The surge in priestly vocations after the martial law years in the Philippines has been stunted by consumerism and materialism among urban youth, vocation directors say.
Father Rolando Agustin, director of the Manila Archdiocese Vocations Office, said after a September vocation program that in recent years, young people in the metropolis have shown less interest in religious vocations.
He blamed “consumerism, materialism and hedonism” for this trend. Citing feedback he has received, he noted that the drop in the number of vocation applicants started in the 1990s when cable television, the Internet, mobile phones and pagers were introduced to the Manila area.
Father Agustin recalled that after a “people power” uprising deposed former president Ferdinand Marcos in 1986, there was a “surge” in vocations and “many entered the seminary.” The uprising was peaceful, with more than a million people heeding the call of Cardinal Jaime Sin of Manila for prayer vigils on EDSA to prevent soldiers for and against Marcos from clashing.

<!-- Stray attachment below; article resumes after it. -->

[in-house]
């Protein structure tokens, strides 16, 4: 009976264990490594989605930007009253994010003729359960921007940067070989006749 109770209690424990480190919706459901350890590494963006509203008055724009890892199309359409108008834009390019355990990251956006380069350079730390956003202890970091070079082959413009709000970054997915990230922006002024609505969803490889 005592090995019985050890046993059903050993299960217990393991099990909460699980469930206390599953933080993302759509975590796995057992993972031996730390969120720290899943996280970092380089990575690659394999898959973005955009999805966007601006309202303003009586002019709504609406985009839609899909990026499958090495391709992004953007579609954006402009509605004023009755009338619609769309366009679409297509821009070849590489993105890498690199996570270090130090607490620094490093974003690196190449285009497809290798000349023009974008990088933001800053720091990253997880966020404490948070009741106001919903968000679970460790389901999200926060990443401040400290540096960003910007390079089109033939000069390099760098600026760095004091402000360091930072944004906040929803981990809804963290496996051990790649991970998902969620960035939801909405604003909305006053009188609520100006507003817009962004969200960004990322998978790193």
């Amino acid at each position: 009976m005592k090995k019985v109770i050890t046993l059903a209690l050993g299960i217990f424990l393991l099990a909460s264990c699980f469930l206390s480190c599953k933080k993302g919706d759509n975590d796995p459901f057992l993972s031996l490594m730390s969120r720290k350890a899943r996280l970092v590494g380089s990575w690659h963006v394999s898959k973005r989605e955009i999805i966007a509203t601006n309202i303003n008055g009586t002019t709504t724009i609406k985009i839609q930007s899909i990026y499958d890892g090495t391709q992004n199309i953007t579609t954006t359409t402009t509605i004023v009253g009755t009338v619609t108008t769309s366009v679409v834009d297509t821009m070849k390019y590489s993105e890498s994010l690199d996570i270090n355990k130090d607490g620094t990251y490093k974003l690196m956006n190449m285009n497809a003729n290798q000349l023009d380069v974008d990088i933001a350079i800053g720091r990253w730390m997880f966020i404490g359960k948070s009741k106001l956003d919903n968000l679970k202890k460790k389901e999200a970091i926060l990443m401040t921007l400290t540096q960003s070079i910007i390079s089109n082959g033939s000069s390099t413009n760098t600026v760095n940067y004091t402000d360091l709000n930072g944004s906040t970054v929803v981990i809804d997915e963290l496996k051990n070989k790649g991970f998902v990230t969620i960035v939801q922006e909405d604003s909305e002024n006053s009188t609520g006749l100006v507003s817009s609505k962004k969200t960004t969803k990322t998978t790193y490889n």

Father Agustin attributed the increase in vocations afterward to a “spiritual awakening” that accompanied the political and economic changes in the country. He said people realized “moral and spiritual change” were needed in the country, and Church officials including Cardinal Sin “played an important role” in society’s conversion.
The people “saw a connection between the life of the priest and their own lives,” according to Father Agustin.

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